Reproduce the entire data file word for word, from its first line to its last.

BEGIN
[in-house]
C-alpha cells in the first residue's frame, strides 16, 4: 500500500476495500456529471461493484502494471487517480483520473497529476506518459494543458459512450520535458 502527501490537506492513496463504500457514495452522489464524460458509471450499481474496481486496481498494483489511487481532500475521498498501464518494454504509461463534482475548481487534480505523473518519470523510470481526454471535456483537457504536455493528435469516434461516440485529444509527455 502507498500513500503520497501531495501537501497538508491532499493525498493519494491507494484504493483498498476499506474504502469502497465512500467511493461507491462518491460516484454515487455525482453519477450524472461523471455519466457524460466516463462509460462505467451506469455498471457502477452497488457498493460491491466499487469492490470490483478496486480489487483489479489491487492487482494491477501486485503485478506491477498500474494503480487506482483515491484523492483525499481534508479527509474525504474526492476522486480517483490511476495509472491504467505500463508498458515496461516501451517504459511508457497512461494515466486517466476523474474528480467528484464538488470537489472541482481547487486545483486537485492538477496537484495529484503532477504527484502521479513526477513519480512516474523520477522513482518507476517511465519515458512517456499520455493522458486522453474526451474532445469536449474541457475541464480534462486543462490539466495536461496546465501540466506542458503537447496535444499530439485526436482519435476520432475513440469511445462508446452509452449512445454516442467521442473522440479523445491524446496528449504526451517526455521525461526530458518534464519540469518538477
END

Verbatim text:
[in-house]
C-alpha cells in the first residue's frame, strides 16, 4: 500500500476495500456529471461493484502494471487517480483520473497529476506518459494543458459512450520535458 502527501490537506492513496463504500457514495452522489464524460458509471450499481474496481486496481498494483489511487481532500475521498498501464518494454504509461463534482475548481487534480505523473518519470523510470481526454471535456483537457504536455493528435469516434461516440485529444509527455 502507498500513500503520497501531495501537501497538508491532499493525498493519494491507494484504493483498498476499506474504502469502497465512500467511493461507491462518491460516484454515487455525482453519477450524472461523471455519466457524460466516463462509460462505467451506469455498471457502477452497488457498493460491491466499487469492490470490483478496486480489487483489479489491487492487482494491477501486485503485478506491477498500474494503480487506482483515491484523492483525499481534508479527509474525504474526492476522486480517483490511476495509472491504467505500463508498458515496461516501451517504459511508457497512461494515466486517466476523474474528480467528484464538488470537489472541482481547487486545483486537485492538477496537484495529484503532477504527484502521479513526477513519480512516474523520477522513482518507476517511465519515458512517456499520455493522458486522453474526451474532445469536449474541457475541464480534462486543462490539466495536461496546465501540466506542458503537447496535444499530439485526436482519435476520432475513440469511445462508446452509452449512445454516442467521442473522440479523445491524446496528449504526451517526455521525461526530458518534464519540469518538477